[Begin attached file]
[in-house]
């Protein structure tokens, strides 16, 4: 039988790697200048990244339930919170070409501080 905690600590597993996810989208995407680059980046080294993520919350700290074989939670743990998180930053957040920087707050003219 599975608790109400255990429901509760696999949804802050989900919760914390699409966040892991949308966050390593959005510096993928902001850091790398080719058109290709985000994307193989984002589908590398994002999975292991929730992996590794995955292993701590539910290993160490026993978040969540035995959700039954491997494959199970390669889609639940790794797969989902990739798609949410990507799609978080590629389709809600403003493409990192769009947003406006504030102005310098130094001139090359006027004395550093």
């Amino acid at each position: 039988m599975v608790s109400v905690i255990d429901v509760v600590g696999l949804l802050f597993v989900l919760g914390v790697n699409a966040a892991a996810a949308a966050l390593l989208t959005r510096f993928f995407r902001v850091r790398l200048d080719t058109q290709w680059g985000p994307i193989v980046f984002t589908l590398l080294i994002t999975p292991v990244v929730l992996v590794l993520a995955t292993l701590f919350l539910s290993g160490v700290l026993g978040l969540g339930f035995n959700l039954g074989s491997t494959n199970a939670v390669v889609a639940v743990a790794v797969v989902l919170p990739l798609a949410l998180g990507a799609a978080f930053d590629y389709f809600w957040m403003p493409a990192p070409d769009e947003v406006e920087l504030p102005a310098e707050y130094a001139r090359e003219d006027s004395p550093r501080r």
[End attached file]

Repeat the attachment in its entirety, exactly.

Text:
[in-house]
């Protein structure tokens, strides 16, 4: 039988790697200048990244339930919170070409501080 905690600590597993996810989208995407680059980046080294993520919350700290074989939670743990998180930053957040920087707050003219 599975608790109400255990429901509760696999949804802050989900919760914390699409966040892991949308966050390593959005510096993928902001850091790398080719058109290709985000994307193989984002589908590398994002999975292991929730992996590794995955292993701590539910290993160490026993978040969540035995959700039954491997494959199970390669889609639940790794797969989902990739798609949410990507799609978080590629389709809600403003493409990192769009947003406006504030102005310098130094001139090359006027004395550093």
């Amino acid at each position: 039988m599975v608790s109400v905690i255990d429901v509760v600590g696999l949804l802050f597993v989900l919760g914390v790697n699409a966040a892991a996810a949308a966050l390593l989208t959005r510096f993928f995407r902001v850091r790398l200048d080719t058109q290709w680059g985000p994307i193989v980046f984002t589908l590398l080294i994002t999975p292991v990244v929730l992996v590794l993520a995955t292993l701590f919350l539910s290993g160490v700290l026993g978040l969540g339930f035995n959700l039954g074989s491997t494959n199970a939670v390669v889609a639940v743990a790794v797969v989902l919170p990739l798609a949410l998180g990507a799609a978080f930053d590629y389709f809600w957040m403003p493409a990192p070409d769009e947003v406006e920087l504030p102005a310098e707050y130094a001139r090359e003219d006027s004395p550093r501080r």